Jason Petroelje fits a new plywood leading edge to the new center section he made. Jason is an ex-boat builder and excellent wood craftsman.

Phil Michmerhuizen applies varnish to one of the wing panels.


The fuselage was towed to the Michmerhuizen home for restoration on 10/28/83.

Phil removing parts off the fuselage. They contained a 41-year collection of oil, dirt and grime. 12 FEBRUARY 1987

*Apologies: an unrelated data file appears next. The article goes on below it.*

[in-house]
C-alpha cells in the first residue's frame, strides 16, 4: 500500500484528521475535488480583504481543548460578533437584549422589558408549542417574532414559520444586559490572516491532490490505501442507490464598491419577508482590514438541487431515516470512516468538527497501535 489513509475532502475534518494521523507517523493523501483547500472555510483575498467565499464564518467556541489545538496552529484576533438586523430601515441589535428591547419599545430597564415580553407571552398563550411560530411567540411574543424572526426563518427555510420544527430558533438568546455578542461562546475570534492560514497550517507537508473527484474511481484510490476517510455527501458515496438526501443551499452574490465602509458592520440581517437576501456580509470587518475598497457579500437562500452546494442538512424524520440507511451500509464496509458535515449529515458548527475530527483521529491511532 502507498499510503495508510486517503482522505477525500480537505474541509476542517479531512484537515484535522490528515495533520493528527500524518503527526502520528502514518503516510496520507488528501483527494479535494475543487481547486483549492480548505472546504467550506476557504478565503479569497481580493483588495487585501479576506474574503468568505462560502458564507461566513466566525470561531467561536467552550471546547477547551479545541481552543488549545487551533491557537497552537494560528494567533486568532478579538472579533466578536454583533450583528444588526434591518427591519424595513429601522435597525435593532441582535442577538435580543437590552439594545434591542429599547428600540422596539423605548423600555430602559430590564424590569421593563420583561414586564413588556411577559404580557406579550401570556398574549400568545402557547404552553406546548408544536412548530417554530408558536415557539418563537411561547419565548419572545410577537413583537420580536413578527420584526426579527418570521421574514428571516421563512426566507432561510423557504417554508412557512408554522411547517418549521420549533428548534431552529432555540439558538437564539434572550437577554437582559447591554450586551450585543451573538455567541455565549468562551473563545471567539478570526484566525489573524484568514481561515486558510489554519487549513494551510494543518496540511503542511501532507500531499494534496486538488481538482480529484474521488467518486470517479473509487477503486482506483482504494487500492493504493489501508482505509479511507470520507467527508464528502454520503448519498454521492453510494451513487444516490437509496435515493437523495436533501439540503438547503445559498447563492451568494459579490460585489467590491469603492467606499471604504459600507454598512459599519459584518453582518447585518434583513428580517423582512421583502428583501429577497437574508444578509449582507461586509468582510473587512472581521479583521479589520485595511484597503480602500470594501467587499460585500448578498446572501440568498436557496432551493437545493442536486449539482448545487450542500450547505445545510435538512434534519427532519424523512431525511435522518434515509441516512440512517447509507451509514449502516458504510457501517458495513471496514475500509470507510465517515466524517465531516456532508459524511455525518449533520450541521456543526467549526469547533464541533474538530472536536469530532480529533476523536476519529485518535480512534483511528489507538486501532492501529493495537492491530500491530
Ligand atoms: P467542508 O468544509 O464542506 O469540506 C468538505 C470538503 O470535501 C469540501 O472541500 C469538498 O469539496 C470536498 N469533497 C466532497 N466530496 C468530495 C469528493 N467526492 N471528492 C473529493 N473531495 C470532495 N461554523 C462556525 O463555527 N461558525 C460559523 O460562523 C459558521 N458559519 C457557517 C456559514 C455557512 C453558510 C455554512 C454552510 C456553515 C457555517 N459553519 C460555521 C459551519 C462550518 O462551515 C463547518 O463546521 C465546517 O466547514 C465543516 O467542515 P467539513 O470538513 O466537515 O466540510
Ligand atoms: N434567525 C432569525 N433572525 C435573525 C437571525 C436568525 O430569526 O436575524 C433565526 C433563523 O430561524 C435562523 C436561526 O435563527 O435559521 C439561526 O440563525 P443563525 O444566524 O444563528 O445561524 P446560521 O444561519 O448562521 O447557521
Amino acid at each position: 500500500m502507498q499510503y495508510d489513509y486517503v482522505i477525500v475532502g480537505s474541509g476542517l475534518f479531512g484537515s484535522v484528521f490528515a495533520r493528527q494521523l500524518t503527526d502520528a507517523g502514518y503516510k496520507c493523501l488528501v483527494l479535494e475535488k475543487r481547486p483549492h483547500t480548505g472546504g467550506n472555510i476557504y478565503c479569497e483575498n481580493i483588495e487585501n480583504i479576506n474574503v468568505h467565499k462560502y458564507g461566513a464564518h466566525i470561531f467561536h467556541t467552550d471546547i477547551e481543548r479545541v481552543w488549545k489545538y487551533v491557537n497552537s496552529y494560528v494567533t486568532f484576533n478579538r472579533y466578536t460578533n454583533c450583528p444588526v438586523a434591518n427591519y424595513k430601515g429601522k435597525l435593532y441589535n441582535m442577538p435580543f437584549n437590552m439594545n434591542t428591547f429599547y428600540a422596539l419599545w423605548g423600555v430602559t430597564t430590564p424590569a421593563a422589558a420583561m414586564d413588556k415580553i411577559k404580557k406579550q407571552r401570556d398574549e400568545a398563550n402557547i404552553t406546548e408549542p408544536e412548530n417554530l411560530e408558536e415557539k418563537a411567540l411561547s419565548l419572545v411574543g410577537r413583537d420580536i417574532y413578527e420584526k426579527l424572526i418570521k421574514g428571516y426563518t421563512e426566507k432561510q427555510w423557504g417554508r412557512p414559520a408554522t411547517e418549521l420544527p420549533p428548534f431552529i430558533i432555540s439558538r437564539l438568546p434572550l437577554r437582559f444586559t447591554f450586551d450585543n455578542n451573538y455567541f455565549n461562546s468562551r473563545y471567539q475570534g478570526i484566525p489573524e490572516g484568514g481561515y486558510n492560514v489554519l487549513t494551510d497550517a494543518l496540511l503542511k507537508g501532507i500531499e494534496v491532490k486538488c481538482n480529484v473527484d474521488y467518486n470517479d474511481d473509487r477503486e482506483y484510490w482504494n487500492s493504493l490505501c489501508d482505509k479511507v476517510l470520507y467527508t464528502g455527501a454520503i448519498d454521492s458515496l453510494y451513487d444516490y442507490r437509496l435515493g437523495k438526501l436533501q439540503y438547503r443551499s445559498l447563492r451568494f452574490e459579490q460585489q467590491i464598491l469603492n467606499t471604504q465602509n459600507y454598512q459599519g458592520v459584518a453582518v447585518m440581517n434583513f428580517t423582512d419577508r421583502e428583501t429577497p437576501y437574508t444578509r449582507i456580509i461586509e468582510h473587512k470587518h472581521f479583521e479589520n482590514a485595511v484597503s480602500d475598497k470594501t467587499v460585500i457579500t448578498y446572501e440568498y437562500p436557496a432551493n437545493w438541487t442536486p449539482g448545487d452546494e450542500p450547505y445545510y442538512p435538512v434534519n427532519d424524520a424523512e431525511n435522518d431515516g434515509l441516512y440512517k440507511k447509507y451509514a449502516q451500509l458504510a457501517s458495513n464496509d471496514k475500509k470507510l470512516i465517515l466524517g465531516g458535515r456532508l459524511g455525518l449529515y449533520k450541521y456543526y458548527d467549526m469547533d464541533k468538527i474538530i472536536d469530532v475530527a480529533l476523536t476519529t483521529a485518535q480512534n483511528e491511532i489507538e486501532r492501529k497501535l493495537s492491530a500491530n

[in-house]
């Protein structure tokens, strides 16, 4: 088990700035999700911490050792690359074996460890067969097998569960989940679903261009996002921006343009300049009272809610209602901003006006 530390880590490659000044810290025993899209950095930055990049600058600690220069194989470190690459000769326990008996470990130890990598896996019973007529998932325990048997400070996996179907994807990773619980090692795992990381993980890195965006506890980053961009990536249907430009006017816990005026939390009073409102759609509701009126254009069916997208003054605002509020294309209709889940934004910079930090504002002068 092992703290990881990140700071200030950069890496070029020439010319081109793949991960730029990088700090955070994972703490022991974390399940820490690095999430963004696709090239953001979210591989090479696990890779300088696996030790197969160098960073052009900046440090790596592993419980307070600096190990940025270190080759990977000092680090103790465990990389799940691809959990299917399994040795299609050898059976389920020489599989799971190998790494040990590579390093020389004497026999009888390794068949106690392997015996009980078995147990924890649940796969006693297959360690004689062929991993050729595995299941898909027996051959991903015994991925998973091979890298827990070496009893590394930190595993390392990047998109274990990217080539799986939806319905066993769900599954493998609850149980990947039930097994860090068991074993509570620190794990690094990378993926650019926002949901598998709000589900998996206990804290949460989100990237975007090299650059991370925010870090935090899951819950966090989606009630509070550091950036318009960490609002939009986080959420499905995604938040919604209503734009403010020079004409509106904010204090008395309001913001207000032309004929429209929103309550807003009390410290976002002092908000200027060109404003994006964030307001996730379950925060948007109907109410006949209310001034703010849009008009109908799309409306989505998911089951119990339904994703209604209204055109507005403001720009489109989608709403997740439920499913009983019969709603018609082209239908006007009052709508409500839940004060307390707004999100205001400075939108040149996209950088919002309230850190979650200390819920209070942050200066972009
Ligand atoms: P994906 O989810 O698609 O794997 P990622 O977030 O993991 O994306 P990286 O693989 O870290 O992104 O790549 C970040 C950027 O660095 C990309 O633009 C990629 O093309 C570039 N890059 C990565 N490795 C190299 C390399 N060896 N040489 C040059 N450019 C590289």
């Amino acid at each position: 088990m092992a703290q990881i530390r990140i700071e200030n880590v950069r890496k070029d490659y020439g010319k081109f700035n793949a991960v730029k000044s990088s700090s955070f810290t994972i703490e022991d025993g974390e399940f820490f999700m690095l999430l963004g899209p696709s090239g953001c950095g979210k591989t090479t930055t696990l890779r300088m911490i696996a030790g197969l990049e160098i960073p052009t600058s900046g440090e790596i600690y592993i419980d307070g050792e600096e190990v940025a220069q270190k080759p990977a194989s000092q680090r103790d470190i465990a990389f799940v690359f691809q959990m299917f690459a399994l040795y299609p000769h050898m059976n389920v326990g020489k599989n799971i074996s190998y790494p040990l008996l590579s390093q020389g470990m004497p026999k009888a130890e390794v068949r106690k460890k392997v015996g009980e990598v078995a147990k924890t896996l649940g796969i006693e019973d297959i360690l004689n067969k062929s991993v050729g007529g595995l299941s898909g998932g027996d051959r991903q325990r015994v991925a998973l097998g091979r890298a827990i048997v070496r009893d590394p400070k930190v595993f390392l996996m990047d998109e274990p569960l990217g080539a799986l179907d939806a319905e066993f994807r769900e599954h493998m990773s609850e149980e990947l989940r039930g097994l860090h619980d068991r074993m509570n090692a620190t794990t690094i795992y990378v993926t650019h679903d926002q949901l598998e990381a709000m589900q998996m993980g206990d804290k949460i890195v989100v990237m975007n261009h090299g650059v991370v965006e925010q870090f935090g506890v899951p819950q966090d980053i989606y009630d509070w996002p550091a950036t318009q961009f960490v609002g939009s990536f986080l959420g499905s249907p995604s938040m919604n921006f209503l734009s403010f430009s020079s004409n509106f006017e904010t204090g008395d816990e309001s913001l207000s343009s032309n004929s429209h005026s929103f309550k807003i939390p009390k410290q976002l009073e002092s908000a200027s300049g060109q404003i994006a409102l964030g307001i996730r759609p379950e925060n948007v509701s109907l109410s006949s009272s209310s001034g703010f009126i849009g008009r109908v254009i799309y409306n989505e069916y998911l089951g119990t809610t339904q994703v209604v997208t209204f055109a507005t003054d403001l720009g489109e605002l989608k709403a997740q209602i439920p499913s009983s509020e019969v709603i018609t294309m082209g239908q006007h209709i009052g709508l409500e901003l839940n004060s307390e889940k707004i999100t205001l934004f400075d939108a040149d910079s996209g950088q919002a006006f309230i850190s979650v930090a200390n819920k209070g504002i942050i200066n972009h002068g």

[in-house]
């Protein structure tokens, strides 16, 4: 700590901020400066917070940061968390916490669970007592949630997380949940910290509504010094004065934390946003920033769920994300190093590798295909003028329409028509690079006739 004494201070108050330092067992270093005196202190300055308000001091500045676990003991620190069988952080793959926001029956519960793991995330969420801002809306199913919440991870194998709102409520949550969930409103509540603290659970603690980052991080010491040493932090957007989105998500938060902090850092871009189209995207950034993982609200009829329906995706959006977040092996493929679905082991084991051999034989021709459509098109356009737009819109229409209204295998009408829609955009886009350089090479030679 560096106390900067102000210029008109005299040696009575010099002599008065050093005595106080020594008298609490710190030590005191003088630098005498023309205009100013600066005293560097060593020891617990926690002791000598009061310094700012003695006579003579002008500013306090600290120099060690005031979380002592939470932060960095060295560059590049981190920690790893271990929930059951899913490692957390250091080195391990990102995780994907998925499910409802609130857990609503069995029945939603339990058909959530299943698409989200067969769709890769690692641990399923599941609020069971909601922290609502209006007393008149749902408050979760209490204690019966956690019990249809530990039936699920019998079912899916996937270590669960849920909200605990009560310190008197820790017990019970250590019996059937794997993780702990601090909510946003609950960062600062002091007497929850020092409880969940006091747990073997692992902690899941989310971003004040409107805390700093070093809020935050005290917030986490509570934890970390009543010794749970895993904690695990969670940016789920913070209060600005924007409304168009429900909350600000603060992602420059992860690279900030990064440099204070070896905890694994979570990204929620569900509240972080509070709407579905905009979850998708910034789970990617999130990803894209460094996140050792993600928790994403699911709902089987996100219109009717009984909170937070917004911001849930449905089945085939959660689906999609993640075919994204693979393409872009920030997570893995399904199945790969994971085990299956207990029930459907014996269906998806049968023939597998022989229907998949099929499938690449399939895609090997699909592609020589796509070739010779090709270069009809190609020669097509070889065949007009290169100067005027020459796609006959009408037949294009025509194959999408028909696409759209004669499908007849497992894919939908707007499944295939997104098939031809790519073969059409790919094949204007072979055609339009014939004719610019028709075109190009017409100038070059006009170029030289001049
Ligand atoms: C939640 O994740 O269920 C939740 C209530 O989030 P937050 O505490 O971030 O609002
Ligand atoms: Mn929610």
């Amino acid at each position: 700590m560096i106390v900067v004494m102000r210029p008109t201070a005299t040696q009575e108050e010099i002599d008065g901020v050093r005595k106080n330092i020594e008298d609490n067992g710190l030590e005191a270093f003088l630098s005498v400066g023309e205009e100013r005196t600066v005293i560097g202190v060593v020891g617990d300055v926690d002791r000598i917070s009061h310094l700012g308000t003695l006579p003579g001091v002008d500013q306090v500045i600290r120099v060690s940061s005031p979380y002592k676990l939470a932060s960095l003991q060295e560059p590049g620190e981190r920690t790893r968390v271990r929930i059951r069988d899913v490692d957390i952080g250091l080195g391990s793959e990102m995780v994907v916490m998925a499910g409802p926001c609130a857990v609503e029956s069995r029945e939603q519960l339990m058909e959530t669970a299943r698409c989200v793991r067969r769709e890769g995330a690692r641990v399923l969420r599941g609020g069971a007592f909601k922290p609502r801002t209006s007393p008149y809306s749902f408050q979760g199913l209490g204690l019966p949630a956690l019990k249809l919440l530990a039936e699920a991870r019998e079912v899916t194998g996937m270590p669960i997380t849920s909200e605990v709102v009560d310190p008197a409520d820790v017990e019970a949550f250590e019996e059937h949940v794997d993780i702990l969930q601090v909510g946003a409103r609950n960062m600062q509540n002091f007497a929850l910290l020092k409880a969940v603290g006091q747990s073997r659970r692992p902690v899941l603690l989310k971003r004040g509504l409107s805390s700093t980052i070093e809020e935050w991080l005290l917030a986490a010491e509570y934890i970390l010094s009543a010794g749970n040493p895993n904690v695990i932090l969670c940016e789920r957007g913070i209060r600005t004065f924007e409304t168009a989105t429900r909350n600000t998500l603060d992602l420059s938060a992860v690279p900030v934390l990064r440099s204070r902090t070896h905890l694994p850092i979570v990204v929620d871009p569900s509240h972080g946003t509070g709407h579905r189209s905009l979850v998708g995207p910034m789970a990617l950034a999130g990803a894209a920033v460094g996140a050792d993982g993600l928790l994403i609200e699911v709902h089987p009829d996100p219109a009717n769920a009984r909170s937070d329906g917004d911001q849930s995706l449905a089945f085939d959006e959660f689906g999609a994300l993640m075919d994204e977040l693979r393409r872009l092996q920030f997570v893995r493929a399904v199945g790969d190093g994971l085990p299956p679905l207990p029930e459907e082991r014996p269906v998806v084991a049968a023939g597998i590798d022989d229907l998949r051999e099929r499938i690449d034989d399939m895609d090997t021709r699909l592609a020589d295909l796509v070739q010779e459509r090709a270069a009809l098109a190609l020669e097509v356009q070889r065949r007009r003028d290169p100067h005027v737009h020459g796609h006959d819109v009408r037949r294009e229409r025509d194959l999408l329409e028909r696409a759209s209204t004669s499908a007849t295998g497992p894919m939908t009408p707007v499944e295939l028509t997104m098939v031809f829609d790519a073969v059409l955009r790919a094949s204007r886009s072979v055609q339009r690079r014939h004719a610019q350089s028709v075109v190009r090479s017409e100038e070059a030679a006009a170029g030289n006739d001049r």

lahoma. The lower right wing panel obviously had been dragged on the ground but there was no such entry in the log book. It had been repaired with common plywood, form ica and adhesive tape! It also contained some wood rot. The glue had failed on the plywood plates at the N-strut attach points, and also in the center section. Jason Petroelje did an excellent job on wing repairs, including the building of a new center section. I had to replace 20 of the crush bushings in the wings because of intergranular corrosion. After much scraping, sanding, cleaning, vacuuming and varnishing the wood , then sandblasting priming and reinstal­ ling the metal fittings, the wings were ready to cover and Gary Van Farowe signed them off. We had installed new leading edges and bolts. Donna did 80 percent of the rib stitching and I did the painting. We both did the sanding and masking. Rebuilding the wing was a full winter project. I had help putting them back on the airframe, then flew the Waco from June to October 1982, selling rides again. I nearly ground looped in Sep­ tember when the brake went out on the right side, During the winter of 1982-83 we re­ moved the tail group and took them home for restoration. Except for the left elevator these pieces just needed the normal clean-up, sand blasting, priming and plywood replacement before re­ covering . The left elevator had to be dis­ assembled because of excessive rust in areas I couldn't sandblast. We also rebuilt the master brake cylinders and made up new steel brake lines for the landing gear. We were back in the air again in June 1983 and sold rides until September. We knew we had a lot of work ahead for the next winter. Oh, how I hated to shut off the engine and take out the knife. Friends helped with removal of the wings, engine and tail group and I towed the fuselage home on October 28, 1983. We had to take the wheels and windshield off to get the Waco into our basement garage which serves as the shop. A word of advice is in order here. As noted in earlier restoration articles in THE VINTAGE AIRPLANE, get all the service letters, A.D.s and as much his­ tory on your aircraft as you possibly can before starting a restoration project. Also take many pictures and make lots of notes and drawings. I did and it helped a lot. I took EVERYTHING off the fuselage. Our basement was a mess and full of old Waco parts with a 41-year collection of oil, dirt and grime. My son Randy helped strip paint off some of the aluminum parts before the weather got